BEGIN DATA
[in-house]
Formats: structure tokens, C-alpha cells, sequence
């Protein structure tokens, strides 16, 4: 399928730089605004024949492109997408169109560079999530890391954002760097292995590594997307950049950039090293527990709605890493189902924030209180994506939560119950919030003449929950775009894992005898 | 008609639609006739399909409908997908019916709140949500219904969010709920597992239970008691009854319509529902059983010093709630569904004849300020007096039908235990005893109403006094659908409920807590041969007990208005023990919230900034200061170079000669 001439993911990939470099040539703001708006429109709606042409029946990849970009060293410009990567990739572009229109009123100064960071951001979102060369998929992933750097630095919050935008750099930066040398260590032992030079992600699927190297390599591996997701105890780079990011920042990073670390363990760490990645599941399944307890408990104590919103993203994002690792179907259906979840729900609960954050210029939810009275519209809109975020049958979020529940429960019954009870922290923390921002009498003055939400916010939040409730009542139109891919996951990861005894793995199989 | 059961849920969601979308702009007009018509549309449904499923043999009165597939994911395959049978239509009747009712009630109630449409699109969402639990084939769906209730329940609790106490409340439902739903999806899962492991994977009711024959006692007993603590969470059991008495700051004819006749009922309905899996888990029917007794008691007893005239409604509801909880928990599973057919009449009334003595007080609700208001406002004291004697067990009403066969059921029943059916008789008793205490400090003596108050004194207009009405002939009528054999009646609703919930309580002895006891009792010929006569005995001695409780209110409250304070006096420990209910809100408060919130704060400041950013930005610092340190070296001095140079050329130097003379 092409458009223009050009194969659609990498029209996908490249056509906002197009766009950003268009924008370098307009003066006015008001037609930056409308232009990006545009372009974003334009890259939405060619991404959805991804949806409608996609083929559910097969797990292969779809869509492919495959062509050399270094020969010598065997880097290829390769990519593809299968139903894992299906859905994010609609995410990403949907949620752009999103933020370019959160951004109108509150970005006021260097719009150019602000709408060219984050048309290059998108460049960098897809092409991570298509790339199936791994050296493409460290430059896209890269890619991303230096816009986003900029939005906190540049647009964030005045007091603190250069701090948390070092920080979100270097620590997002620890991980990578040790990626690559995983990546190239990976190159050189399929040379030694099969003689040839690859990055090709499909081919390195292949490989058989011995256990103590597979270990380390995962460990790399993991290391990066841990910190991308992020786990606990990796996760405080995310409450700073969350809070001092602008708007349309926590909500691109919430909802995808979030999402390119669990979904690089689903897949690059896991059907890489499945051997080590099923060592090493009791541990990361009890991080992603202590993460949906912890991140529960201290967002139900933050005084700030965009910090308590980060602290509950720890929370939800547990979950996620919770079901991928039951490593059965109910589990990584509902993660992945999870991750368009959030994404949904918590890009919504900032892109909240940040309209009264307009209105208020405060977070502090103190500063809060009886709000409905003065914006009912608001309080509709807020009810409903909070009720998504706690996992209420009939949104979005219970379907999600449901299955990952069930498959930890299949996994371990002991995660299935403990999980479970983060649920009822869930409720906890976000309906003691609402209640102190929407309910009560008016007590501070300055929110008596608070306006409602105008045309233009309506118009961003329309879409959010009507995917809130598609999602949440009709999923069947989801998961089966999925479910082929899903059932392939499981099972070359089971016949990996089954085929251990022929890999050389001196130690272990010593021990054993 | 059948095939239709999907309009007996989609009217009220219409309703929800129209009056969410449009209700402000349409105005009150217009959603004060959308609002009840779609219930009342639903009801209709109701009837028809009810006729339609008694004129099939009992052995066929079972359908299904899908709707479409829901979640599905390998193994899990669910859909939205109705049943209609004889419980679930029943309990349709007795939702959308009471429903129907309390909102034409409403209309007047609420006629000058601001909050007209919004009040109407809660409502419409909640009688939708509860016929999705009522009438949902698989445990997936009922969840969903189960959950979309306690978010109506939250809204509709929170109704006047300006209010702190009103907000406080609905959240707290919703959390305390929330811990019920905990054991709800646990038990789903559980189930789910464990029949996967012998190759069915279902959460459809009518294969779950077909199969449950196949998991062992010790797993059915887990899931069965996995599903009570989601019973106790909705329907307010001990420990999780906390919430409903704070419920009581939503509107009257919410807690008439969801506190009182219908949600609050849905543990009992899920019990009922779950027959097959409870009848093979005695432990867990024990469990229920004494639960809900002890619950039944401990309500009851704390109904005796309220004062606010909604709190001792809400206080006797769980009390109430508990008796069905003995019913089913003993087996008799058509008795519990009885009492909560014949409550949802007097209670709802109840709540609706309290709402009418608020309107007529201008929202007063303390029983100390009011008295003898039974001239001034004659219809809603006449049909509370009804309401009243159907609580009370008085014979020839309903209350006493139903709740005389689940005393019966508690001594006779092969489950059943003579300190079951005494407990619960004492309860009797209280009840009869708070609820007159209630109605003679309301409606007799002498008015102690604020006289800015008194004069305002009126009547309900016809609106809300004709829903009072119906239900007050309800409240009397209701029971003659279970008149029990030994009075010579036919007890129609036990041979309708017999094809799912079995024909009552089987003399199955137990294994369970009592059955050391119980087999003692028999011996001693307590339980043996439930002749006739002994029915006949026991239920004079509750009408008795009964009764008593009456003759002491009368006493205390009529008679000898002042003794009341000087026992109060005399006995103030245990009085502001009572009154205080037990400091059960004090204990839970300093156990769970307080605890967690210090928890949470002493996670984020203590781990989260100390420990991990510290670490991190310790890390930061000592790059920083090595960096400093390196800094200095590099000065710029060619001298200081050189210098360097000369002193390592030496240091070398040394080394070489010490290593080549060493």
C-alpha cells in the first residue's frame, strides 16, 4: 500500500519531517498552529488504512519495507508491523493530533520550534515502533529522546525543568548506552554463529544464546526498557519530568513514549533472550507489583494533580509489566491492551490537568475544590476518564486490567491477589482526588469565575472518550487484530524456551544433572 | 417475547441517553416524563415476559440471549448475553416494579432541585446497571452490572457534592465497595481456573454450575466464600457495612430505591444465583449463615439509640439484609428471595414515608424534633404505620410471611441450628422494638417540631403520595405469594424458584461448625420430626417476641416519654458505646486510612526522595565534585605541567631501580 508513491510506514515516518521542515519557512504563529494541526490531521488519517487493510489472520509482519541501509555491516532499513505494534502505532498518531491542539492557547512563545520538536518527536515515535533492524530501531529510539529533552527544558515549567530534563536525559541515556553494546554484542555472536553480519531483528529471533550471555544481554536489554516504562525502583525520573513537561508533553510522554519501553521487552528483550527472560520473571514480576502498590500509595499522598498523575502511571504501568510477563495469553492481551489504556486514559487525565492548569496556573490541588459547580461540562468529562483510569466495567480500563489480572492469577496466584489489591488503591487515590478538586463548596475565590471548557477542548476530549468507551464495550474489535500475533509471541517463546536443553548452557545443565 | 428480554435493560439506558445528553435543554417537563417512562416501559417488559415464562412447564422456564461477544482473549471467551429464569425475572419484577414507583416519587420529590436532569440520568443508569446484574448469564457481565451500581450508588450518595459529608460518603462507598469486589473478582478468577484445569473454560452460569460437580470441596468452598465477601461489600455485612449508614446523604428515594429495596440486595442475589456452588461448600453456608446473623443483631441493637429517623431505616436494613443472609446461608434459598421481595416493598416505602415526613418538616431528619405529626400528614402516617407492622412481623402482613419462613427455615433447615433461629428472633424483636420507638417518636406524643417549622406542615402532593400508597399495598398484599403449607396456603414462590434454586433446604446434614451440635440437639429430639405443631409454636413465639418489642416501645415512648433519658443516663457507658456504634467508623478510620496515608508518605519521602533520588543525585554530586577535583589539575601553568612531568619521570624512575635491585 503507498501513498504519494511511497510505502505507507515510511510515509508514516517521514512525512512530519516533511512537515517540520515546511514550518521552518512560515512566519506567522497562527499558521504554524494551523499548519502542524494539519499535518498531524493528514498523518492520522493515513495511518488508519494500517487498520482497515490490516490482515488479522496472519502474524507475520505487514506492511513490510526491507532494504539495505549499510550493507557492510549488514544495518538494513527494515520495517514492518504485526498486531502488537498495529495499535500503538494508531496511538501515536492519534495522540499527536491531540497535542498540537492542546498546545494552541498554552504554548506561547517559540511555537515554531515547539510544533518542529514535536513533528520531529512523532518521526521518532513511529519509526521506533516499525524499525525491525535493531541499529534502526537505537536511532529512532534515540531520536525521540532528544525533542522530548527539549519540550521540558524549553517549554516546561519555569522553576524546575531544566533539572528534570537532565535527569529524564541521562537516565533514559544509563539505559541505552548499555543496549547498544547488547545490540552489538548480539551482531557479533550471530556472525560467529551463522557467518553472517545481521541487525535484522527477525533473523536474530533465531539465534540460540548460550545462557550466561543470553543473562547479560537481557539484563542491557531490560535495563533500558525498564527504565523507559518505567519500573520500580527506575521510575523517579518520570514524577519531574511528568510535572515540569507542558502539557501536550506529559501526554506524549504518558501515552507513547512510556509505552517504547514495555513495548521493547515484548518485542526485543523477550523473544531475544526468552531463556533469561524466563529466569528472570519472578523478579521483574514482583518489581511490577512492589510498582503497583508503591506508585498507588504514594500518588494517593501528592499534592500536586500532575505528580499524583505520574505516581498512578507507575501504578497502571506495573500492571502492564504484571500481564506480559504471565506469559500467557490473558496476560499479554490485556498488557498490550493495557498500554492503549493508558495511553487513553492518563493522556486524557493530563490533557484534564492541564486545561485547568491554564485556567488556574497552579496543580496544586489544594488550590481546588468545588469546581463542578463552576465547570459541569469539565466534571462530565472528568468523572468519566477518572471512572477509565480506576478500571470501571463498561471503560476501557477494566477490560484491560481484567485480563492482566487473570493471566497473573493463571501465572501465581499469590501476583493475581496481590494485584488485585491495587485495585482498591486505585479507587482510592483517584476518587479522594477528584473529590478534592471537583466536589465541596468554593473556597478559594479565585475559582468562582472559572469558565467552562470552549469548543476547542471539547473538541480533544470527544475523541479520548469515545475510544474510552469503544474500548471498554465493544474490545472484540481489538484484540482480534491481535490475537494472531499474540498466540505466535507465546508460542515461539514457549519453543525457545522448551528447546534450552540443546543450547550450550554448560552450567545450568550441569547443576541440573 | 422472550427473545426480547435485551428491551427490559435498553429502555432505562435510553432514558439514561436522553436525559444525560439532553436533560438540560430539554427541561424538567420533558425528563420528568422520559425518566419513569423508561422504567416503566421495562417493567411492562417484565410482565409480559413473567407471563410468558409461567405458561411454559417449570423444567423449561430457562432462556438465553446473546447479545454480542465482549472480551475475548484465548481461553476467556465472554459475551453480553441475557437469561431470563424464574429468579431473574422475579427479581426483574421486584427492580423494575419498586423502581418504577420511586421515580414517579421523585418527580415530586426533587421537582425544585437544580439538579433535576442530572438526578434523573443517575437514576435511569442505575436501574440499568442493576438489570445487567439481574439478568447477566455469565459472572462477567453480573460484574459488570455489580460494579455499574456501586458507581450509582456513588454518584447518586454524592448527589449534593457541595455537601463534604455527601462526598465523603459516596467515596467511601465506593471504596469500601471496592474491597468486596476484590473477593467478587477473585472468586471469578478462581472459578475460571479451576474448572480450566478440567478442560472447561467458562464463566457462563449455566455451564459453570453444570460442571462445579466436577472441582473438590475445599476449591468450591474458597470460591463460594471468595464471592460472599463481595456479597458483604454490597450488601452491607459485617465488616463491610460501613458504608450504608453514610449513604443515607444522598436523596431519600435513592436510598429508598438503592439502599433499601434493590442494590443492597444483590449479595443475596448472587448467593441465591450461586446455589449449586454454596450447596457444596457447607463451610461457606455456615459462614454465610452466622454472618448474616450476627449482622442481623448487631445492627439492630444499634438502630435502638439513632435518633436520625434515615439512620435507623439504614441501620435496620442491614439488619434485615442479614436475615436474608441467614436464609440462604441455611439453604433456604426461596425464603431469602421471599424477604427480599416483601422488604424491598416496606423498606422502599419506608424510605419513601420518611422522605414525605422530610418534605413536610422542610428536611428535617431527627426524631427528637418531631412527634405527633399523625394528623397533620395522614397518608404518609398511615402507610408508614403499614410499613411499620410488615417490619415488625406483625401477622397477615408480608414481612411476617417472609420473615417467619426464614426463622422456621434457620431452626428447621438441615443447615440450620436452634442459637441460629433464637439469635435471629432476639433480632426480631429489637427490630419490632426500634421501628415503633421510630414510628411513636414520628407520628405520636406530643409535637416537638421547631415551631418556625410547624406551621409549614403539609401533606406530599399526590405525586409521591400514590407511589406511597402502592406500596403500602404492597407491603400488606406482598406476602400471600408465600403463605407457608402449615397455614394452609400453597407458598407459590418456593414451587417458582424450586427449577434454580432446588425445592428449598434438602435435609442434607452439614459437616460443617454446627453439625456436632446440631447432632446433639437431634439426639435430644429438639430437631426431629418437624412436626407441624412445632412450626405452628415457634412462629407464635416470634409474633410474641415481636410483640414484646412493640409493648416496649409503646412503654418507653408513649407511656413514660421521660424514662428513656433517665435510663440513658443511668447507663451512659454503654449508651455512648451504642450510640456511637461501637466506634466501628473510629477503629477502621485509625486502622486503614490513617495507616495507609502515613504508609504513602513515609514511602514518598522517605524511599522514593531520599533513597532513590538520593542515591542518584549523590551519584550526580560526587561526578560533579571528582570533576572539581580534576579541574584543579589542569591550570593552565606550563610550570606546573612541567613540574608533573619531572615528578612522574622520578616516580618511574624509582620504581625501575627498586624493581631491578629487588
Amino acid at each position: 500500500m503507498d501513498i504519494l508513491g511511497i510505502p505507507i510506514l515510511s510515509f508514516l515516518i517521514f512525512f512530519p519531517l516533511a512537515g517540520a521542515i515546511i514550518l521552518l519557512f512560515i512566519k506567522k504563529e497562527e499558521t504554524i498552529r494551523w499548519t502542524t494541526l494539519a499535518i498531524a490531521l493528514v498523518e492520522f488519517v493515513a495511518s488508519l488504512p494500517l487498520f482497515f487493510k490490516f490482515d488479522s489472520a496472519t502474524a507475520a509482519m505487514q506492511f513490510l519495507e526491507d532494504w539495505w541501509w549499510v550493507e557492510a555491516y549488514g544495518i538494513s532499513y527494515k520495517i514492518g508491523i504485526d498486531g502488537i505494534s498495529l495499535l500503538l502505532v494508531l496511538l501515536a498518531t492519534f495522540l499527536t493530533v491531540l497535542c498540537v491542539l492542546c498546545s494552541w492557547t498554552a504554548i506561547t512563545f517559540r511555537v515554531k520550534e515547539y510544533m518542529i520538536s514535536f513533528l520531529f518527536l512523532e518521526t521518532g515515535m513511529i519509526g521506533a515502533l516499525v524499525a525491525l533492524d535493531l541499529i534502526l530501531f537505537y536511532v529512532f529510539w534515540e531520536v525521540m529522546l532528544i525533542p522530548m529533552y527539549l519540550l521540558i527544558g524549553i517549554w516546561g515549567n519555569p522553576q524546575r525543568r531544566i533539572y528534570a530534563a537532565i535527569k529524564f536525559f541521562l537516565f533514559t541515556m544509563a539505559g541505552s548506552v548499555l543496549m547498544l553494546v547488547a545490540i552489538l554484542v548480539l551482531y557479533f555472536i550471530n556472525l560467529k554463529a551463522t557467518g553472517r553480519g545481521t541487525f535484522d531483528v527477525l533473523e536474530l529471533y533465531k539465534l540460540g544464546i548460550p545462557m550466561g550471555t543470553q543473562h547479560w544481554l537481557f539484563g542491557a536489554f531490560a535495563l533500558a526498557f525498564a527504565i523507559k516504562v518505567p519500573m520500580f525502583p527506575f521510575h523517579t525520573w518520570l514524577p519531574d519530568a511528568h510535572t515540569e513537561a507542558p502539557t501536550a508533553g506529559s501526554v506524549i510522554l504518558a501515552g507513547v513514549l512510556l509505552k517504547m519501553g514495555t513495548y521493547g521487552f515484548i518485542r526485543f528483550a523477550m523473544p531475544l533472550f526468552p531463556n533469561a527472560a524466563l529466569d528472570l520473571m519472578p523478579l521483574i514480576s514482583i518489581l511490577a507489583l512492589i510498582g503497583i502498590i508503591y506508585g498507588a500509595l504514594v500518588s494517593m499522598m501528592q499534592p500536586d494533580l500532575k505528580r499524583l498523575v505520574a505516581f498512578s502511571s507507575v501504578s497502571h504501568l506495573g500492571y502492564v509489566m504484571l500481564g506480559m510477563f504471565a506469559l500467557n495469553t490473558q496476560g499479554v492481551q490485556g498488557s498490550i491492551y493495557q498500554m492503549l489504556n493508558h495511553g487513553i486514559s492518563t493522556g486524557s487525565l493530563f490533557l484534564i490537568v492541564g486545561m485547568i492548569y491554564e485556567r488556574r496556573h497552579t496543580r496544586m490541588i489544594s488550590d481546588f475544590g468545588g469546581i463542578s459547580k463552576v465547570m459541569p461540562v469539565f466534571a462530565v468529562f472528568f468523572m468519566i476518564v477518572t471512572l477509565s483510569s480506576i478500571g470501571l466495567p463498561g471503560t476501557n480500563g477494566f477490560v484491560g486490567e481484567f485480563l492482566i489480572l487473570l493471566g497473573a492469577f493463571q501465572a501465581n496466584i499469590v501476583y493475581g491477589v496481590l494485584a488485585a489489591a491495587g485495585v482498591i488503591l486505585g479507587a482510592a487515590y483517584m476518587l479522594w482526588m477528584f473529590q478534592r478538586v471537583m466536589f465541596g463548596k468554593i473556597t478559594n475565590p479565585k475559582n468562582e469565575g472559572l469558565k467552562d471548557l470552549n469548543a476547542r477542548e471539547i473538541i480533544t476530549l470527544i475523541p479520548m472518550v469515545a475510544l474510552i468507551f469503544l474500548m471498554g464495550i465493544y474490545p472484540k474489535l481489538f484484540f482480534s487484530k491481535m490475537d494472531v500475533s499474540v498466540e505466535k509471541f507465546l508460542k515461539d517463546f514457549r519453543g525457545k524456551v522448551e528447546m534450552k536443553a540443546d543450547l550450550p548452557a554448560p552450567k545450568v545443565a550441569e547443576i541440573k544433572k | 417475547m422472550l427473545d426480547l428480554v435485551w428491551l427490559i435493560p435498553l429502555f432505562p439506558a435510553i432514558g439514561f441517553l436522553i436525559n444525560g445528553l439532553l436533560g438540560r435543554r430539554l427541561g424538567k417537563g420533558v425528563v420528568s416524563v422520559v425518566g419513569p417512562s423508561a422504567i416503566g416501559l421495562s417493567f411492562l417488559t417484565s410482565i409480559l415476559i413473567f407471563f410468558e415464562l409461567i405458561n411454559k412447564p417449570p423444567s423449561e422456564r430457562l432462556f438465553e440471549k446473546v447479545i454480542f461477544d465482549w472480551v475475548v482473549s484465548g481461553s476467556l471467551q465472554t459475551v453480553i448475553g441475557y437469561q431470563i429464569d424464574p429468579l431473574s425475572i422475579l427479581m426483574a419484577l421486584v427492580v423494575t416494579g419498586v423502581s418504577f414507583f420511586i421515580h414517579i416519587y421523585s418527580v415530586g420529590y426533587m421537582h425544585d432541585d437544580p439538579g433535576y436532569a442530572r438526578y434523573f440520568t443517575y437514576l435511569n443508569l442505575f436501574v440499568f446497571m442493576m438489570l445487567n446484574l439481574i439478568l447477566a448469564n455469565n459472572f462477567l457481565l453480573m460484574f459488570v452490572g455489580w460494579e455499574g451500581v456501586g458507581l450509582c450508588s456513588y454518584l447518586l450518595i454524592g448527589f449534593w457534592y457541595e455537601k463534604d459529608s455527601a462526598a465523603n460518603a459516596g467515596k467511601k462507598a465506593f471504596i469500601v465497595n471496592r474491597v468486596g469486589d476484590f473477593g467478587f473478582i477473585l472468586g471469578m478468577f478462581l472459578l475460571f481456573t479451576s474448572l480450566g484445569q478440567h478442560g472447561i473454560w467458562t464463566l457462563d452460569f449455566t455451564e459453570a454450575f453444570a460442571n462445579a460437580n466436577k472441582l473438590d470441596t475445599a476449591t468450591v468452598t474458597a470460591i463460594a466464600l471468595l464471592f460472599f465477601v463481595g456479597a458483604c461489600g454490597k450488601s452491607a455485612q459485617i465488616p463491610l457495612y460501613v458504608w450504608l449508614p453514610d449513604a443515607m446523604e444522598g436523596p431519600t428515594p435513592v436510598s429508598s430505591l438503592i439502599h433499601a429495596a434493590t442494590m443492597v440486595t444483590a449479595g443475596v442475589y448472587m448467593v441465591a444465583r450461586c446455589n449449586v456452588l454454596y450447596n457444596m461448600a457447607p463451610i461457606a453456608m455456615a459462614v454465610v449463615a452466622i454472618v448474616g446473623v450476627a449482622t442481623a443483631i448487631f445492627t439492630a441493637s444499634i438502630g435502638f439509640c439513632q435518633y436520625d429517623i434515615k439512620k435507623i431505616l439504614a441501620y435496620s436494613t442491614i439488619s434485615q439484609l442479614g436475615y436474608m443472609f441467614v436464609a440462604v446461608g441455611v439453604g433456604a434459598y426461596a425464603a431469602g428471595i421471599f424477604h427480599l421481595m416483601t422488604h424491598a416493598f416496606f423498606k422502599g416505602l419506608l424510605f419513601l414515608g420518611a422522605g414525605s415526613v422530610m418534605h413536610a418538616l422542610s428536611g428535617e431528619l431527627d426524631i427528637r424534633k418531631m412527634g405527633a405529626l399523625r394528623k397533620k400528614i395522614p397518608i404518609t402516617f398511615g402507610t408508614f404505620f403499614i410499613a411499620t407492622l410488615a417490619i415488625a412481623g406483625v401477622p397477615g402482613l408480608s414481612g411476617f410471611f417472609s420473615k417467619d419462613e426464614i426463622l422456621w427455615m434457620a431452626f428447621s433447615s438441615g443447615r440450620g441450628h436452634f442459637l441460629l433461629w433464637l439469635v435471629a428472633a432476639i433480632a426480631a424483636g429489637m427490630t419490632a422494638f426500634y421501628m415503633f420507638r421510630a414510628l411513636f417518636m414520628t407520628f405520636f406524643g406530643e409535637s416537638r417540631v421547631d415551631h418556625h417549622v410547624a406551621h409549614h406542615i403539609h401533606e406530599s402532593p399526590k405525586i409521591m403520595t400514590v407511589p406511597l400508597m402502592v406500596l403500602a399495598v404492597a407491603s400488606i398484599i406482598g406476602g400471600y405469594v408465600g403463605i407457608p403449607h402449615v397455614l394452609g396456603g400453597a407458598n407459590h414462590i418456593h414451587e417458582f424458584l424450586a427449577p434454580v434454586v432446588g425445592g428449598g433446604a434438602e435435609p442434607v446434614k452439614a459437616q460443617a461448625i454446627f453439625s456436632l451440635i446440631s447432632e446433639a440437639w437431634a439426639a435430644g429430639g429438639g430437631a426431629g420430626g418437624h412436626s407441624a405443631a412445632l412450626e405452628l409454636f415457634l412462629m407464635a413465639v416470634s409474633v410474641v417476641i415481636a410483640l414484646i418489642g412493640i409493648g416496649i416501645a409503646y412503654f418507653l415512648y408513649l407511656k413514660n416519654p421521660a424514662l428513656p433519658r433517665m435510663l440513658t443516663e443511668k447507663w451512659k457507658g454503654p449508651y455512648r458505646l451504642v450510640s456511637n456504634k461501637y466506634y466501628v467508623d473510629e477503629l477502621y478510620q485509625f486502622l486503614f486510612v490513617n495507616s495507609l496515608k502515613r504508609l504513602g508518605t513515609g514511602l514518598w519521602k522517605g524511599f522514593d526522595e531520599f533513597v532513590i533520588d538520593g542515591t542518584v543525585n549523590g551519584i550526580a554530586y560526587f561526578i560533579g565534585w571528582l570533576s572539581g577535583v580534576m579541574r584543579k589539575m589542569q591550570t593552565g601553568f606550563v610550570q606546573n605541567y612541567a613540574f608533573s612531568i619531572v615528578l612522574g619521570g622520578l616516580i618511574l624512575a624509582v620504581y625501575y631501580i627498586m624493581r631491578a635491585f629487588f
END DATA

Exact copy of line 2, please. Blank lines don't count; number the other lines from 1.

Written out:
Formats: structure tokens, C-alpha cells, sequence